Call Tracking with Python and Django

This Django web application shows how you can use Twilio to track the effectiveness of different marketing channels. 

Call tracking home page

This application has three main features:

  • It purchases phone numbers from Twilio to use in different marketing campaigns (like a billboard or a bus advertisement)
  • It forwards incoming calls for those phone numbers to a salesperson
  • It displays charts showing data about the phone numbers and the calls they receive

Check out how Whatclinic.com used Twilio to build a call tracking platform for healthcare providers.

In this tutorial, we'll point out the key bits of code that make this application work. Check out the project README on GitHub to see how to run the code yourself.

Search for available phone numbers

Call tracking requires us to search for and buy phone numbers on demand, associating a specific phone number with a lead source. This utility module uses the Twilio Python helper library to search for phone numbers by area code and return a list of numbers that are available for purchase.

Loading Code Samples...
Language
from django.conf import settings
from twilio.rest import Client

import os

# Uses credentials defined in TWILIO_ACCOUNT_SID and TWILIO_AUTH_TOKEN
# environment variables
account_sid = settings.TWILIO_ACCOUNT_SID
auth_token = settings.TWILIO_AUTH_TOKEN

client = Client(account_sid, auth_token)


def search_phone_numbers(area_code=None):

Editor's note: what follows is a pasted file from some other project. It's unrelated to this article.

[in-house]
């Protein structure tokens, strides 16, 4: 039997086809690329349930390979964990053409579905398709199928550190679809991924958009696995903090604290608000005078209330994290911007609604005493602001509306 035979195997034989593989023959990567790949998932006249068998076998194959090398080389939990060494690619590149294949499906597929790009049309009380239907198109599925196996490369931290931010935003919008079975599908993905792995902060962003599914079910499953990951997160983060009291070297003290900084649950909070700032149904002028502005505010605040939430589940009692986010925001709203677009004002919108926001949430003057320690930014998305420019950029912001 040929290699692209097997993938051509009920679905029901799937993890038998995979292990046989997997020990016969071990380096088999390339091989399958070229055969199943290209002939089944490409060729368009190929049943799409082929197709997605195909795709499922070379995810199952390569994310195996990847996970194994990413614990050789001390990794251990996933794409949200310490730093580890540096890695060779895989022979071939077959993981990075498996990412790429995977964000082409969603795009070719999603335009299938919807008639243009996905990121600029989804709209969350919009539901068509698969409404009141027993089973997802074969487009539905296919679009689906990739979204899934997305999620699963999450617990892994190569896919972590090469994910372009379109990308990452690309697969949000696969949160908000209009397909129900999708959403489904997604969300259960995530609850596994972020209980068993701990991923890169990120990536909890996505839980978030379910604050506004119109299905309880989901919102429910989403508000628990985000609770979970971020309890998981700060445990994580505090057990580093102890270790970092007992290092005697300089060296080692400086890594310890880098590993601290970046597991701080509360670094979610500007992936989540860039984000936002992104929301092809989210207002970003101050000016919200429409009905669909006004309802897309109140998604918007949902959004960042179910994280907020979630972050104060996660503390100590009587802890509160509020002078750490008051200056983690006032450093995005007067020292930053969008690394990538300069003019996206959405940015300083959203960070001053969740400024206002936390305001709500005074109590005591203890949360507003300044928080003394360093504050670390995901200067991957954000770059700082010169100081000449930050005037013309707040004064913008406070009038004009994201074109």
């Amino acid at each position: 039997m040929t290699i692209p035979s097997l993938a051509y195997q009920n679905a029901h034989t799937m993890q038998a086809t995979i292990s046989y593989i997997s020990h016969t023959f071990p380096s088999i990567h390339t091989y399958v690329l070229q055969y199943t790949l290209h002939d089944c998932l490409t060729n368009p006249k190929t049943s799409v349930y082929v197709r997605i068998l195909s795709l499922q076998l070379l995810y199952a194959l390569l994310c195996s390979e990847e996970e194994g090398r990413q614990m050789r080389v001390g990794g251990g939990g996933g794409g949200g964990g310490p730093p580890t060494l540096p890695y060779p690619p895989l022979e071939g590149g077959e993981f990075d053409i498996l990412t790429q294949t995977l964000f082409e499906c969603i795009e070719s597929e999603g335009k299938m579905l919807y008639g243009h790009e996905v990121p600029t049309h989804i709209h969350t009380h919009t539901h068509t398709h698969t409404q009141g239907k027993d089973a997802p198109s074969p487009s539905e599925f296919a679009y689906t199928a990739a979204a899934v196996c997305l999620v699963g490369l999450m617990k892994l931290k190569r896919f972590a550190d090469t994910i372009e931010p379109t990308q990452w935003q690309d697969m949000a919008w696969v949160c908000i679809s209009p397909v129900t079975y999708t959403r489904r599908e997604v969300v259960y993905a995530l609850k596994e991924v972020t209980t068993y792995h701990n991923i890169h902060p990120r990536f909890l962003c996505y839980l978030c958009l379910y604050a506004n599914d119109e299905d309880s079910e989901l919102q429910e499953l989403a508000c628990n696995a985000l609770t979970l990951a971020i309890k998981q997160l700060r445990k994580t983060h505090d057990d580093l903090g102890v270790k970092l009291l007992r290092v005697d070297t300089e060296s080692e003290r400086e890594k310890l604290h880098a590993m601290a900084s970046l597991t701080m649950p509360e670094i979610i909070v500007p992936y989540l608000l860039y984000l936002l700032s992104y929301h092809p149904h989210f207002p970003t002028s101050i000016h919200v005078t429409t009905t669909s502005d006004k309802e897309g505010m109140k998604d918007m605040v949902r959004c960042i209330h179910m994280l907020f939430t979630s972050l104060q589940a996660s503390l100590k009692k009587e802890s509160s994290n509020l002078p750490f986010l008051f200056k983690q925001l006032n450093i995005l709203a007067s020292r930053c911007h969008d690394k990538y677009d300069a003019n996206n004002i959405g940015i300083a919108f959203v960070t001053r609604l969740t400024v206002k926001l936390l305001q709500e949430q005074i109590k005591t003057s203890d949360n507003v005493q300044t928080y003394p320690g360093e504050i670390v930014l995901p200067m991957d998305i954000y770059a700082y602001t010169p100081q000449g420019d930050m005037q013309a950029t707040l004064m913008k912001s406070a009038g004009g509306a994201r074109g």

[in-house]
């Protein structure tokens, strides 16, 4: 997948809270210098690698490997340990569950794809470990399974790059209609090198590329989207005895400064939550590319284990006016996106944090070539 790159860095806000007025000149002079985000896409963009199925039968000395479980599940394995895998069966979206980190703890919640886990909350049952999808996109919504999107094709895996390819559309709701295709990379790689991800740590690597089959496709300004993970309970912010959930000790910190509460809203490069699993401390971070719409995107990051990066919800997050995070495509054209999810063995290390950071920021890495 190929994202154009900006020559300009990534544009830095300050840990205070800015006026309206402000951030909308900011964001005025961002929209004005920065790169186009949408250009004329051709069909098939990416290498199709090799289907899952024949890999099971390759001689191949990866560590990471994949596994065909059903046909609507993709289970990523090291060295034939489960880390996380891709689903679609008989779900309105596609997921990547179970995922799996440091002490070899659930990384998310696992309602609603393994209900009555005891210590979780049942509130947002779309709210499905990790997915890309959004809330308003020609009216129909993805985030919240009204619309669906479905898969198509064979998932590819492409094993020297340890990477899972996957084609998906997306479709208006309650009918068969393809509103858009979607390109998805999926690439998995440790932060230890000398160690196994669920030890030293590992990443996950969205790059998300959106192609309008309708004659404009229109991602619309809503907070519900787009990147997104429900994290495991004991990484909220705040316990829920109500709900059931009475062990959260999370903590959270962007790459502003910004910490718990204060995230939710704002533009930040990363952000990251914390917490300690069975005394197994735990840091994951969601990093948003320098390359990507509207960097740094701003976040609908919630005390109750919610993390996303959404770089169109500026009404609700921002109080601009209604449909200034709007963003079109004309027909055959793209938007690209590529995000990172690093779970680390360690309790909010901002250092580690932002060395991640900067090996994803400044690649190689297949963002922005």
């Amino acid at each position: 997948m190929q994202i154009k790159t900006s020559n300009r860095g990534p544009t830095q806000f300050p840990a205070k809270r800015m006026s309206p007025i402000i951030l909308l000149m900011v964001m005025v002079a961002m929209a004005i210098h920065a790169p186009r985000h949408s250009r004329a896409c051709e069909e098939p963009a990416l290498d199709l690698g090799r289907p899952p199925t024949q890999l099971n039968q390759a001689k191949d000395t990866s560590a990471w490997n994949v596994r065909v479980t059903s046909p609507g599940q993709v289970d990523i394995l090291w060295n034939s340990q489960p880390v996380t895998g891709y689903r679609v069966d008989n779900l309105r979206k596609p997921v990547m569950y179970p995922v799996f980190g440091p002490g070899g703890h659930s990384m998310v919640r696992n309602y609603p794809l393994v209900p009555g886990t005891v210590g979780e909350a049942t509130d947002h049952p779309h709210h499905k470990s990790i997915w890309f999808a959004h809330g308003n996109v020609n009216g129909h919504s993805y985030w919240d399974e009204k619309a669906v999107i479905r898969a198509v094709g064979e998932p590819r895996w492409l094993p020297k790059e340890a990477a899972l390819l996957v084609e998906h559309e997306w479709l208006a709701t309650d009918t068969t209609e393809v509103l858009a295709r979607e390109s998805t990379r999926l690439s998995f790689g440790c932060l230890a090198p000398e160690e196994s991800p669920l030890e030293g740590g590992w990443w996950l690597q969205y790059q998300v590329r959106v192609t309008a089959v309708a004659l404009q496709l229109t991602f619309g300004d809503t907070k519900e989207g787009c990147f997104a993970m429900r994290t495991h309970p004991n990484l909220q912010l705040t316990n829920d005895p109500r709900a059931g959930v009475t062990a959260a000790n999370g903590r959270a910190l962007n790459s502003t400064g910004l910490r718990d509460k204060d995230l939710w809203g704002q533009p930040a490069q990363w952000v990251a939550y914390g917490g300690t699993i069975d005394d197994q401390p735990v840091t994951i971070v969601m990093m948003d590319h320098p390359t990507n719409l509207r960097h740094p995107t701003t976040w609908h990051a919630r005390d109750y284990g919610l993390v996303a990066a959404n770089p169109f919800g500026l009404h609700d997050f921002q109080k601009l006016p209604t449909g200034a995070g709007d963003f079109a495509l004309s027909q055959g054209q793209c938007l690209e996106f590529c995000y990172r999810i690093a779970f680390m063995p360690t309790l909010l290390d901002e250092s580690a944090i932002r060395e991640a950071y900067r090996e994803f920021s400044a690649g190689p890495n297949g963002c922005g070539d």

"""Queries the Twilio REST API to get phone numbers available for puchase"""
    # You can change the country argument to search outside the US
    # area_code is an optional parameter
    numbers = client.available_phone_numbers("US") \
                    .local \
                    .list(area_code=area_code)

    # Returns 30 by default - let's trim the list for UX purposes
    return numbers[:10]


def purchase_phone_number(phone_number):
    """Purchases a new phone number from the Twilio API"""
    # Use a TwiML Application SID so all our numbers use the same voice URL
    number = client.incoming_phone_numbers.create(
        phone_number=phone_number,
        voice_application_sid=settings.TWIML_APPLICATION_SID)

    return number
call_tracking/utils.py
Search Phone Numbers

call_tracking/utils.py

Now let's see how we will display these numbers for the user to purchase them and enable their campaigns.

Display available phone numbers

We display a form to the user on the app's home page which allows them to search for a new phone number by area code. At the view level, we use the utility module we created earlier to actually search for numbers, and display an HTML page to the user with a list of numbers they can choose to buy.

Loading Code Samples...
Language
from django.contrib import messages
from django.contrib.messages.views import SuccessMessageMixin
from django.core.urlresolvers import reverse_lazy
from django.http import HttpResponse, JsonResponse
from django.shortcuts import render, redirect
from django.template.context_processors import csrf
from django.views.decorators.csrf import csrf_exempt
from django.views.generic.base import TemplateView
from django.views.generic.edit import UpdateView
from twilio.twiml.voice_response import VoiceResponse

from .forms import AreaCodeForm, PurchaseNumberForm
from .models import LeadSource, Lead
from .utils import search_phone_numbers, purchase_phone_number


# Home page view and JSON views to power the charts